A couple of weeks ago, which corresponds with my absence from this space last week, I was on vacation trying hard to not think about work or CRM, but something hit me while watching a ballgame. I don’t have a lot of current statistical data to back me up, so this might even be right.
It seems like batting averages are a tad on the low side for many ball players this year. People who were traditionally hitting above .300 are now below — with some notable exceptions. There are still some players hitting the ball a ton, like Derek Lee, Miguel Cabrera and Johnny Damon. But others who should be up there are conspicuously absent, like Manny Ramirez, who leads the majors in RBIs, but who at .275 is also batting well below his career .313 average.
Now, I know that one popular explanation is the whole steroids thing, and with the game getting tough on juice people who may have used enhancements in the past, they might be feeling the effects of withdrawal. But I am not buying it. I think there’s more to it.
The 30-Year Itch
I recall in Ken Burns’ excellent series “Baseball” that he documented eras when pitchers had the upper hand and other eras when hitters did. Like a lot of things in American public life, it seems there is a roughly 30-year cycle at work. Recall the Yankees of the 1920s who were so ferocious they were referred to as “Murderer’s Row” and the early 1960s Yankees who had hitters like Roger Maris and Mickey Mantle.
Yet by 1961 — the very year Maris eclipsed Ruth as the single-season home run king with 61 — it was nearly over. Ted Williams retired in 1960 and his replacement in left field for the Red Sox, Carl Yastremski (another Hall of Famer), won the Triple Crown in ’67 with a .326 average and won the American League batting title the next season with just a .301 average — the lowest average for a single-season batting champ in the history of the game. That was also the era of dominating pitchers like Bob Gibson who in 1968 pitched in 34 games and sported a gaudy 1.12 earned run average. The late 1960s were definitely a pitcher’s time.
Generally, a pitcher’s era is dominated by “small ball” — manufacturing runs by bunting to get on base, or running up the pitch count and once on base stealing second to get into scoring position. No less a hitter than Williams preached the idea of looking for a good pitch to hit and, above all, patience.
So my question is whether the years from the mid-1990s to the mid-2000s were another hitter’s era, regardless of steroid use. Aside from Roger Clemens, Greg Maddux and a handful of others, there aren’t a lot of pitchers from this era headed for Cooperstown. By the same token, we saw a lot of great hitting over the last decade or so. So does the 30-ish year cycle hold? I dunno. But my point is that in baseball, we might see a useful metaphor for what is going on in the tech sector.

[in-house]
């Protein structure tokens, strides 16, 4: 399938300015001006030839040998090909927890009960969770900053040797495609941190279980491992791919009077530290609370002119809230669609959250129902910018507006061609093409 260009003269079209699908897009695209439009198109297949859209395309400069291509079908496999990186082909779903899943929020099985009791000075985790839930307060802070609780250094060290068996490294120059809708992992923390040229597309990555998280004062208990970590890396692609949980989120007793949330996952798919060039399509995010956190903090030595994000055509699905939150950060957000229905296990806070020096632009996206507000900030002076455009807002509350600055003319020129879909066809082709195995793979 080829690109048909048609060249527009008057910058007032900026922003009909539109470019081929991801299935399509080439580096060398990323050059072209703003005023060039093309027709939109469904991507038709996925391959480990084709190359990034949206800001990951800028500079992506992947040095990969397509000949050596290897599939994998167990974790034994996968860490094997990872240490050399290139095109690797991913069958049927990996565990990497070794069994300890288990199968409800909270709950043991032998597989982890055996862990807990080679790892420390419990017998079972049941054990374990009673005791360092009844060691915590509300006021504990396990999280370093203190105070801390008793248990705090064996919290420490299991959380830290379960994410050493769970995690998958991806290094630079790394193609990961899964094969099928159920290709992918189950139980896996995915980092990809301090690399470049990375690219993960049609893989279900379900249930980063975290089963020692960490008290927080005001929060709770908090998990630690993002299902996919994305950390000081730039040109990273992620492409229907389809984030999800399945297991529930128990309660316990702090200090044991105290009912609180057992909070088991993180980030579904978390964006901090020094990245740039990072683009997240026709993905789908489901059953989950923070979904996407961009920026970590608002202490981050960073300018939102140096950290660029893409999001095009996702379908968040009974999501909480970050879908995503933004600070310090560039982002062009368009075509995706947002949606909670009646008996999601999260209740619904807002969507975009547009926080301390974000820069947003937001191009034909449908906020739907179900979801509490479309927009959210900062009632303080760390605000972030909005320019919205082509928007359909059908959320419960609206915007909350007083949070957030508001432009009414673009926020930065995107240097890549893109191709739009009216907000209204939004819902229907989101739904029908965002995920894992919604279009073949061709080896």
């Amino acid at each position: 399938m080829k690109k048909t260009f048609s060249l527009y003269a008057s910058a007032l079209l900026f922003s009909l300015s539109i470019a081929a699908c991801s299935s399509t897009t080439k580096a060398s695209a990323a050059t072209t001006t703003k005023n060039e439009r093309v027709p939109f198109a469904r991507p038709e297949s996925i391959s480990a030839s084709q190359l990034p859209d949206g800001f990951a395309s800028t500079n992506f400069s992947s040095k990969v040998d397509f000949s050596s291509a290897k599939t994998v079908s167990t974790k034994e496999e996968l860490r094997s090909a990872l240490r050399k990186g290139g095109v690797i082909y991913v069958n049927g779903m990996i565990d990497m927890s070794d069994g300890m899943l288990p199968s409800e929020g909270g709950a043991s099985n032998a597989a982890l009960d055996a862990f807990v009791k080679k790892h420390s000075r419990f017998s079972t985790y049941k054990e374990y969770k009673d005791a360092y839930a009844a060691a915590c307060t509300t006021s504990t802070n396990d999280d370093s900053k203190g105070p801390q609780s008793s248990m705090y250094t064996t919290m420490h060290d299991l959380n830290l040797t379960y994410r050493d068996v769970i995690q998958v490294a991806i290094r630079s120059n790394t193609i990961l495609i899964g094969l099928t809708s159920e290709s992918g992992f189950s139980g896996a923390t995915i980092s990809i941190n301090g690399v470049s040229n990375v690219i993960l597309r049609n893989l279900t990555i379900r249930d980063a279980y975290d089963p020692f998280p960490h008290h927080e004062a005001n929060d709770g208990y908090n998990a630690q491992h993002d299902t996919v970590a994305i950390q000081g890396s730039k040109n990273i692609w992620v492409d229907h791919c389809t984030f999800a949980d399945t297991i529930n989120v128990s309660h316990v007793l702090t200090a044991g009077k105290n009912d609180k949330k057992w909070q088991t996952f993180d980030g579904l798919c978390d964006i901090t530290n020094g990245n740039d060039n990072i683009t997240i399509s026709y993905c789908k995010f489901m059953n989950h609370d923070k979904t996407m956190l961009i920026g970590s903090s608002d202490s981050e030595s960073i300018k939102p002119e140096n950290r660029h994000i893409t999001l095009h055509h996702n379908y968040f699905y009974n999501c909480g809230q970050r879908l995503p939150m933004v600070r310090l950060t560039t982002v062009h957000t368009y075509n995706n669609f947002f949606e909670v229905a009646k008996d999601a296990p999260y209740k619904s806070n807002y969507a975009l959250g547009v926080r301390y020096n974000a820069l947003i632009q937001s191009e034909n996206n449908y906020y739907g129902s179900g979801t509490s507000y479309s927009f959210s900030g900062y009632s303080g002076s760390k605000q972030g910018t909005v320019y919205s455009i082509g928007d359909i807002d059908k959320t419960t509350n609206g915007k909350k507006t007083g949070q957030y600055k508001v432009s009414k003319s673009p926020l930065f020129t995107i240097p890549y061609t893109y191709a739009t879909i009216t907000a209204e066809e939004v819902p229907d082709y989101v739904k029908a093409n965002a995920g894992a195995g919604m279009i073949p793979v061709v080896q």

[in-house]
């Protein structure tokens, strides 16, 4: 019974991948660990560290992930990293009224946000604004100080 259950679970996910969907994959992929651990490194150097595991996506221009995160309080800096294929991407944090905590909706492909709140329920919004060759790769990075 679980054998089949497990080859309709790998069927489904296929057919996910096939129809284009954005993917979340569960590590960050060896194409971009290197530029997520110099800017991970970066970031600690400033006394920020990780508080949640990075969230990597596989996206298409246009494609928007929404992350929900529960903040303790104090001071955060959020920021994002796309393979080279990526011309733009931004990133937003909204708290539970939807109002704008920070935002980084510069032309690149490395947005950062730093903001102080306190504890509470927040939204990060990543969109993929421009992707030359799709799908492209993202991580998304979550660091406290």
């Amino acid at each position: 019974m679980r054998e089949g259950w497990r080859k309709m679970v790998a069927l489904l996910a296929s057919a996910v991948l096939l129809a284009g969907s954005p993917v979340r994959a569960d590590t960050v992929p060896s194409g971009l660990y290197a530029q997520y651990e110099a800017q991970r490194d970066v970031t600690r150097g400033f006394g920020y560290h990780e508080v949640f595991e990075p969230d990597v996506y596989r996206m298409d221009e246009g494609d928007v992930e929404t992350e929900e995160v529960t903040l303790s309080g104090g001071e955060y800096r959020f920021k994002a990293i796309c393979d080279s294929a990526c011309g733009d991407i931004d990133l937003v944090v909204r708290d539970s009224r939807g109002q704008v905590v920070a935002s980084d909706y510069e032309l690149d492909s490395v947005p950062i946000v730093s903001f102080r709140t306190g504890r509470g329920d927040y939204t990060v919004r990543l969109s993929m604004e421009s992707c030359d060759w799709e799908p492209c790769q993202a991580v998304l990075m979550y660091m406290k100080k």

Baseball as a Metaphor, What a Concept!
We hear a lot of talk about there not being a new, new thing to propel the industry, and that sure seems true. The era that ended with the dot-com bubble bursting was one in which selling was really fun. It was a sales person’s dream. Organizations couldn’t get enough technology for ERP, Y2K, CRM, wireless devices, networks and telecommunications. You could call it a “hitter’s” era. But we may have crossed over into a “pitcher’s” era now where growth is more organic and organizations have to pay attention to the details of marketing and customer service to maintain their market share and show profit and growth.
If that’s true, we should see signs of changing demand in CRM — and those signs are there if you know where to look. For example, marketing as a strategic tool is becoming a hot topic and so is the idea of using the call and contact center more effectively for cross selling and upselling.
Other indications that point to this trend include robust profits in many corporate sectors but lagging employment gains — which can be explained if companies are selling more of what they have to customers who are already in the stable. Metrics for customer loyalty, when they come out, will be a telltale sign to either back up this kind of thinking or disprove it.
At the end of the day, though, we all still have to do our jobs — organizations still need to sell and baseball teams need to score runs. But understanding the cyclicality inherent in our surroundings might help us adjust to times when we can swing for the fences and those times when we need to play small ball.
Denis Pombriant is a well known thought leader in CRM and the founder and managing principal of the Beagle Research Group, a CRM market research firm and consultancy. Pombriant’s latest report, CRM WizKids: Taking CRM to the Next Level, identifies emerging CRM leaders and their innovative technologies. In 2003, CRM Magazine named Pombriant one of the most influential executives in the CRM industry. Pombriant is currently working on a book to be published next year. He can be reached at firstname.lastname@example.org